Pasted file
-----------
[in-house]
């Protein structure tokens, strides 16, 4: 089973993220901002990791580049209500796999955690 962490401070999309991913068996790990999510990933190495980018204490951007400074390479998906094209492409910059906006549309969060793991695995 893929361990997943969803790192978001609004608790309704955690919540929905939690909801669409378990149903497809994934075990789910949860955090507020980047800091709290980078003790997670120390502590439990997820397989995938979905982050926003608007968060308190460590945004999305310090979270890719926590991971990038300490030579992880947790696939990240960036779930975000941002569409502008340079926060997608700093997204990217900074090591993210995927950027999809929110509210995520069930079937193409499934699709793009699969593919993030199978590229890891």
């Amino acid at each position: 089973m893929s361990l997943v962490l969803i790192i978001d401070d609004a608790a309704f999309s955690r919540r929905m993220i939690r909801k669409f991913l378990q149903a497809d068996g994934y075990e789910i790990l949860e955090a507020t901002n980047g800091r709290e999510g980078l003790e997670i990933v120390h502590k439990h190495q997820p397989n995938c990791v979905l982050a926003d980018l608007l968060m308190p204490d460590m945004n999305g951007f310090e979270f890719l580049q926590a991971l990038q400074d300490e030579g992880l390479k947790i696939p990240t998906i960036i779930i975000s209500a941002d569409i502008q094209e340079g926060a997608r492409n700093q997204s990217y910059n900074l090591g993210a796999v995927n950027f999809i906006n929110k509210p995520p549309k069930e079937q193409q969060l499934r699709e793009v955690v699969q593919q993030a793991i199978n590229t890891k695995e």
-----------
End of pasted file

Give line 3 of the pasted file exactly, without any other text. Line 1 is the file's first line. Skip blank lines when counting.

């Amino acid at each position: 089973m893929s361990l997943v962490l969803i790192i978001d401070d609004a608790a309704f999309s955690r919540r929905m993220i939690r909801k669409f991913l378990q149903a497809d068996g994934y075990e789910i790990l949860e955090a507020t901002n980047g800091r709290e999510g980078l003790e997670i990933v120390h502590k439990h190495q997820p397989n995938c990791v979905l982050a926003d980018l608007l968060m308190p204490d460590m945004n999305g951007f310090e979270f890719l580049q926590a991971l990038q400074d300490e030579g992880l390479k947790i696939p990240t998906i960036i779930i975000s209500a941002d569409i502008q094209e340079g926060a997608r492409n700093q997204s990217y910059n900074l090591g993210a796999v995927n950027f999809i906006n929110k509210p995520p549309k069930e079937q193409q969060l499934r699709e793009v955690v699969q593919q993030a793991i199978n590229t890891k695995e």